Jerry Brown is focused on balancing California’s budget. He has proposed multiple initiatives including extending the temporary state income tax increase, and the outright elimination of redevelopment agencies, to no avail. Californians do not have an appetite for tax increases, and redevelopment agencies provide valued services that improve the quality of life for local communities. Brown has now set his sights on public pensions, and vows to reform them to be a more sustainable benefit for public employees over the long term.
Under the current system, public pensions are unsustainable and show evidence of abuse. They are badly underfunded at an estimated $500 billion, though that figure may vary based on estimated contribution rates, time horizons, and actuarial rates. Brown would like to reform the public pension system to reflect the following:
- Prohibit pension “spiking”: the practice which includes employees manipulating their overtime figures compared to prior years, accumulating significantly more unused vacation days compared to prior years, and/or creating special compensation to inflate the benchmark rate used to calculate their pension benefit.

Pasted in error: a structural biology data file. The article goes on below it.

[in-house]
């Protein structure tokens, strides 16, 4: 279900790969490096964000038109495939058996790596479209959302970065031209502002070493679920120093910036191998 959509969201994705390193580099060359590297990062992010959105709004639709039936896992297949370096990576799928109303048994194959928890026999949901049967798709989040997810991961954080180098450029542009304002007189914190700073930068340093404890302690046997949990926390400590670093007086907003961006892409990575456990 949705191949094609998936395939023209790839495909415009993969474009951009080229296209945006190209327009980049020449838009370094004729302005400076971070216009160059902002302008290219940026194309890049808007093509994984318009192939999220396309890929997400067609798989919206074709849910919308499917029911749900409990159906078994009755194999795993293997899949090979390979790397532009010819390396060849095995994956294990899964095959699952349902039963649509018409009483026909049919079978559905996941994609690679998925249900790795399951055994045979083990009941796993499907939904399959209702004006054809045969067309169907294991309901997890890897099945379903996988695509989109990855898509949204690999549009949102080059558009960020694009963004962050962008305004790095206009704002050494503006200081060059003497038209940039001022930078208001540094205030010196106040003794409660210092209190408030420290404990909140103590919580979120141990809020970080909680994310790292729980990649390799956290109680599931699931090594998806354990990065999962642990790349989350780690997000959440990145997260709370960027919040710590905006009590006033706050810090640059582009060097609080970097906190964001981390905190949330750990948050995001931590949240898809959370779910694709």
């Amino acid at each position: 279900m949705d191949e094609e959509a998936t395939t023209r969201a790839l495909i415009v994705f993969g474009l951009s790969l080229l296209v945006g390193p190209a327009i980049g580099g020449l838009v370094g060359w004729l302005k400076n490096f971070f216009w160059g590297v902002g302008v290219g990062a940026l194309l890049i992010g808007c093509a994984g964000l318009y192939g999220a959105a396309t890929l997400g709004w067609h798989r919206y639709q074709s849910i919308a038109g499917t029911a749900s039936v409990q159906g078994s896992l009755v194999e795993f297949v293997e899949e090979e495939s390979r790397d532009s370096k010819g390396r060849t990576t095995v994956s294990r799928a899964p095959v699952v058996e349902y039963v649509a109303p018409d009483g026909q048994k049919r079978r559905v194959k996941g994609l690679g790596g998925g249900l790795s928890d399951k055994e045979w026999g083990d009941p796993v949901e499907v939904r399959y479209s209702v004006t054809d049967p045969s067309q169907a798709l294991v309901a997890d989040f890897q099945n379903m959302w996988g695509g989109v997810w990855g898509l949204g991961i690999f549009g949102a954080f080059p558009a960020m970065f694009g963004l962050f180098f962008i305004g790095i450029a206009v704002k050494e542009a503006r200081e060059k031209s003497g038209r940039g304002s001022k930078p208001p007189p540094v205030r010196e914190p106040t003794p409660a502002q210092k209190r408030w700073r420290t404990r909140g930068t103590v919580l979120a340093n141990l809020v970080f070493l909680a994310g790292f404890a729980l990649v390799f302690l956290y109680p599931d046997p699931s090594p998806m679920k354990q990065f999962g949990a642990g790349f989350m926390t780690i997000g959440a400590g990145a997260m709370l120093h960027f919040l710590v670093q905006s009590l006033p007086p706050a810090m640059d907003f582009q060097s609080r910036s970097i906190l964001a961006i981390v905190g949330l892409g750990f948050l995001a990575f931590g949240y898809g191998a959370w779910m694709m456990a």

- Replace the defined benefit system: create a “hybrid” pension benefit system more reflective of a traditional 401(k) plan commonly found in the private sector, which would allow the beneficiary to bear some of the investment risk, opposed to the employer bearing all of it.
- Repeal beneficiaries from being able to purchase service credits in order to retire early.
- Place limits on the maximum receivable pension benefits.
- Ban “double-dipping”: the act of employees collecting multiple pensions from multiple jobs.
The public union-backed coalition, Californians for Health Care and Retirement Security, expectedly criticized Brown’s plan. Their comments included that they had already conceded “hundreds of millions of dollars” and “these changes fly in the face of collective bargaining law.” The public unions understandably do not want to give up their lavish benefits, but the fact of the matter is that they are not affordable for the State, and the benefits come at the expense of taxpayers. Hundreds of millions of dollars is not much of a concession when the state is running a deficit in the tens of billions of dollars, and their public pensions are underfunded by hundreds of billions of dollars.
It is far too early to if Jerry Brown will be successful in his public pension initiative. Public unions will put up strong opposition, and they have very powerful lobbying groups. Public pension reform is critical to the economic health of the state, and a compromise should be reached. Brown is an experienced politician, and has proven the ability to push through reform in the wake of opposition. While the task ahead will be very challenging, Brown is committed to finding various means to balance California’s budget.
Investment Information Coordinator
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